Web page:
Leca’s guys aren’t happy about the deal–for the obvious reason that it’s incorrect, and, besides, Raymond’s one of them. Plus, they were there, or nearby, when the fatal fight was on. “Next thing you know, we’re all in hot water!” (Because the cops might readily believe Raymond’s account; Georges was the only one with a motive, after all).
Well, it seems that Leca is very two-faced; on the one hand he’s protecting Georges (because “he’s a regular guy”), but, then, impugning Raymond is hardly helpful to Georges. Anyway, Marie drops in on Leca. She tells them that George’s has turned himself in. Knowing him, that makes sense, but is she just saying it?
“Only you can help me” she admits. The price? Herself, it seems. At the police station, there’s a stir about the Roland Dupuis case; that is, Georges basically gives a confession. Then they bring in Raymond. The friends exchange looks, Georges is taken away.
We remember that the Inspector was in cahoots with Leca; so he sort of saves face by haranguing Raymond. He’s an accessory, in possession of Roland’s stuff, whatever. Rather incredibly, Marie expects that Leca will engineer an attack on the paddy wagon to spring Georges.
That would make some poetic justice, not to mention it would also extend her romance with Georges. But why would Leca go to all that trouble? We’ve got to think that his original motive was to get Marie for himself, and, even though he has some respect for Georges, why stick his neck out so far?
She tells him off–he hits her, and leaves. At the jail, he’s joined by Raymond, off to the paddy wagon. As they’re herded into it, there’s a touching moment–here’s Marie trying to give them some goodies. Raymond tells George’s about Leca’s role in their plight “he did it to trick you, so he could have Marie.” But why the elaborate ruse–why wouldn’t Leca have just turned in Georges?
Anyway, Marie is up to something, as she emerges from a cab when the paddy wagon gets to the prison. Cool! She runs interference for the guys, giving them an opportunity to overpower the guards. They escape in her cab, although Raymond is shot.
Great denouement in store! The old boys at the hideout gets a wake-up call when Georges busts in, demanding Leca. He’s not there; but Georges tells them to get a doctor for Raymond. At Leca’s, he finds Marie’s slippers. Leca appears at the bar, discovering the guys huddled around the now-dead Raymond.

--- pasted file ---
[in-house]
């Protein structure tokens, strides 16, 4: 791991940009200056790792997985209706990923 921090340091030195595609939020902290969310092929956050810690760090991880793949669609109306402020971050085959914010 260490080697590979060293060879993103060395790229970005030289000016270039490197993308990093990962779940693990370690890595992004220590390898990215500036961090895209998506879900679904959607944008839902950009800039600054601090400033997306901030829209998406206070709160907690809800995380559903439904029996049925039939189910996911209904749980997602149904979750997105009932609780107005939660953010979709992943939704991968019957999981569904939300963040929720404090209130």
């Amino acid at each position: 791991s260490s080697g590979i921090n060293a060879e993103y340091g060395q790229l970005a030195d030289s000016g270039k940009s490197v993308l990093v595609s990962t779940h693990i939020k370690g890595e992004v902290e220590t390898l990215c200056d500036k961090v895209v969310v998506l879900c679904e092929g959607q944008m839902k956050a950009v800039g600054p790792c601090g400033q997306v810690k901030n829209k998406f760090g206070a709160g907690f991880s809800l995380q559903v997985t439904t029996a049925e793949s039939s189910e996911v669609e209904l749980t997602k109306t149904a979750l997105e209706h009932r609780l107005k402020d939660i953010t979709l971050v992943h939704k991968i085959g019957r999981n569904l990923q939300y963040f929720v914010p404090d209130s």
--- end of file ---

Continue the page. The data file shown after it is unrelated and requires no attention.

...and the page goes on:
Leca ducks into the police station, asking to see the Inspector. That worthy isn’t in–but hey, here’s Georges! He pulls a pistol from a rack of gendarmes’ gear, and jumps into a side room where Leca tries to hide. Execution style, he empties the clip on the crime boss.
Meanwhile, Marie gets a lift to a rooming house. This has the spiral staircase from hell; with a view of hell down below: Georges’ execution–didn’t know they still used the guillotine in the 1890s (or thereabouts). Well, we get some of Marie’s flashbacks of her first dance with Georges, then we’re ‘fin.’
This movie was immaculately done. Everything fits: each character, each nuance of the plot, and, above all, the nostalgic setting. It’s much more of a romance than a crime story. Signoret is beautiful, enchanting, beguiling. Not to mention strong, clever, and (mostly for sociological reasons) vulnerable.
With her and Reggiani, there’s the natural ease that goes with mutual attraction. It’s certainly not all rainbows and happy trees for them; in fact, it’s hard to think of a more star-crossed pair. Roland and Leca are formidable adversaries–Roland is more dangerous when dead, it seems. Plus, there’s the tragic ending. This movie was made within the dim spectrum of the existentialist era in French philosophy–not to mention the noir movement in both French and American movies.
The determinist theme kind of ensnares the characters. Georges can’t escape his past (as Marie is in the middle of the gang, as well as Raymond). Nonetheless, in between the strokes of fate, there’s plenty of room for lighter, happier moments. The dance scene, Georges and Marie’s walks together, her sneaking up when he’s napping by the river–the beauty of their love that shows here and there, that’s their lives.
The sordid stuff, while inescapable, just doesn’t seem as important. Another type of love shown here is the close friendship between Raymond and Georges. On the other hand, there’s relationships that are highly contingent. It’s no coincidence that no one really cares about either Roland or Leca; in fact, they don’t even like each other.
Marie’s role is nearly impossible. In that period, a woman without the connections that social standing would bring, is pretty much a step away from the streets without a guy that’s got the means to ‘keep’ her. That’s why she’s so cunning; she’s got to go with which way the wind’s blowing. If guys argue over her, her ‘value’ goes up. Which is not to say that she enjoys this status–twice she’s literally ‘for sale.’ She’s stuck.
Leca is interesting too; surely he’s a jerk, and a manipulator; he does see, however, that Georges deserves Marie as much as Roland. Possibly he’s fascinated by Georges’ incorruptibility, and even admires him for that. He does everything to make the fight between the other two guys fair.
I thought briefly that the cops would look the other way on the Roland v. Georges fight–afterall, it was a duel. In any case, neither murder victim should solicit much sympathy. This too is ironic: Georges, the decent guy, is executed for killing two guys the police would just as soon get bumped off anyway.
The very ‘blindness’ of justice works against the sense of good v. evil. In a sense, both murders are crimes of passion, and not necessarily crimes against society.
This movie is quietly spectacular; unlike straight film noirs, it has a much greater tonal range. Sort of an adult fairy tale; picturesque, yet tragic. 10/10.